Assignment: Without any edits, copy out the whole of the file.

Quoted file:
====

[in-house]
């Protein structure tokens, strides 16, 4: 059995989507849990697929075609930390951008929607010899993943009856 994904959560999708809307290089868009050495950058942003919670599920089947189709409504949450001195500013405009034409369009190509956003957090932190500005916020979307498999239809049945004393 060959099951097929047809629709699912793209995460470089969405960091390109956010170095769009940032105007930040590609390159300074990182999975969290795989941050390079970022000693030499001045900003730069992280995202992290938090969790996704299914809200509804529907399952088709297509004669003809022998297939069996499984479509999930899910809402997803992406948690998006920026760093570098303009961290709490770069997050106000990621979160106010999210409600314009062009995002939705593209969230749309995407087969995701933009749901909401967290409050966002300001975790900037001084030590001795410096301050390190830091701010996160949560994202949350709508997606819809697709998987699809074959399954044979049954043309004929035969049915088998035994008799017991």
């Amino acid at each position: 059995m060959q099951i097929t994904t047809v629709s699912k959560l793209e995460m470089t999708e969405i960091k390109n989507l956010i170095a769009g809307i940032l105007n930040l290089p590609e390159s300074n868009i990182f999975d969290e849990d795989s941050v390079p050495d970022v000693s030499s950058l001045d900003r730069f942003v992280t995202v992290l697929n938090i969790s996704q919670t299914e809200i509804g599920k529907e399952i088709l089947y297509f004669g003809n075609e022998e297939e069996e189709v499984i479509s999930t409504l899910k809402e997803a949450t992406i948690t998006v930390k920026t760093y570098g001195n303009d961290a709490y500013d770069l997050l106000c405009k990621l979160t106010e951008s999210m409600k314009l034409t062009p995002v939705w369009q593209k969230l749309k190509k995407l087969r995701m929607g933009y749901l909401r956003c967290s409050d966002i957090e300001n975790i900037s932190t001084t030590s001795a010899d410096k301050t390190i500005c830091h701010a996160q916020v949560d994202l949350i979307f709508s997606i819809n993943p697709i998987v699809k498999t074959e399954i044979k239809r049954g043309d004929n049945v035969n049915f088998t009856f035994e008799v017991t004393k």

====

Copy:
[in-house]
């Protein structure tokens, strides 16, 4: 059995989507849990697929075609930390951008929607010899993943009856 994904959560999708809307290089868009050495950058942003919670599920089947189709409504949450001195500013405009034409369009190509956003957090932190500005916020979307498999239809049945004393 060959099951097929047809629709699912793209995460470089969405960091390109956010170095769009940032105007930040590609390159300074990182999975969290795989941050390079970022000693030499001045900003730069992280995202992290938090969790996704299914809200509804529907399952088709297509004669003809022998297939069996499984479509999930899910809402997803992406948690998006920026760093570098303009961290709490770069997050106000990621979160106010999210409600314009062009995002939705593209969230749309995407087969995701933009749901909401967290409050966002300001975790900037001084030590001795410096301050390190830091701010996160949560994202949350709508997606819809697709998987699809074959399954044979049954043309004929035969049915088998035994008799017991």
């Amino acid at each position: 059995m060959q099951i097929t994904t047809v629709s699912k959560l793209e995460m470089t999708e969405i960091k390109n989507l956010i170095a769009g809307i940032l105007n930040l290089p590609e390159s300074n868009i990182f999975d969290e849990d795989s941050v390079p050495d970022v000693s030499s950058l001045d900003r730069f942003v992280t995202v992290l697929n938090i969790s996704q919670t299914e809200i509804g599920k529907e399952i088709l089947y297509f004669g003809n075609e022998e297939e069996e189709v499984i479509s999930t409504l899910k809402e997803a949450t992406i948690t998006v930390k920026t760093y570098g001195n303009d961290a709490y500013d770069l997050l106000c405009k990621l979160t106010e951008s999210m409600k314009l034409t062009p995002v939705w369009q593209k969230l749309k190509k995407l087969r995701m929607g933009y749901l909401r956003c967290s409050d966002i957090e300001n975790i900037s932190t001084t030590s001795a010899d410096k301050t390190i500005c830091h701010a996160q916020v949560d994202l949350i979307f709508s997606i819809n993943p697709i998987v699809k498999t074959e399954i044979k239809r049954g043309d004929n049945v035969n049915f088998t009856f035994e008799v017991t004393k």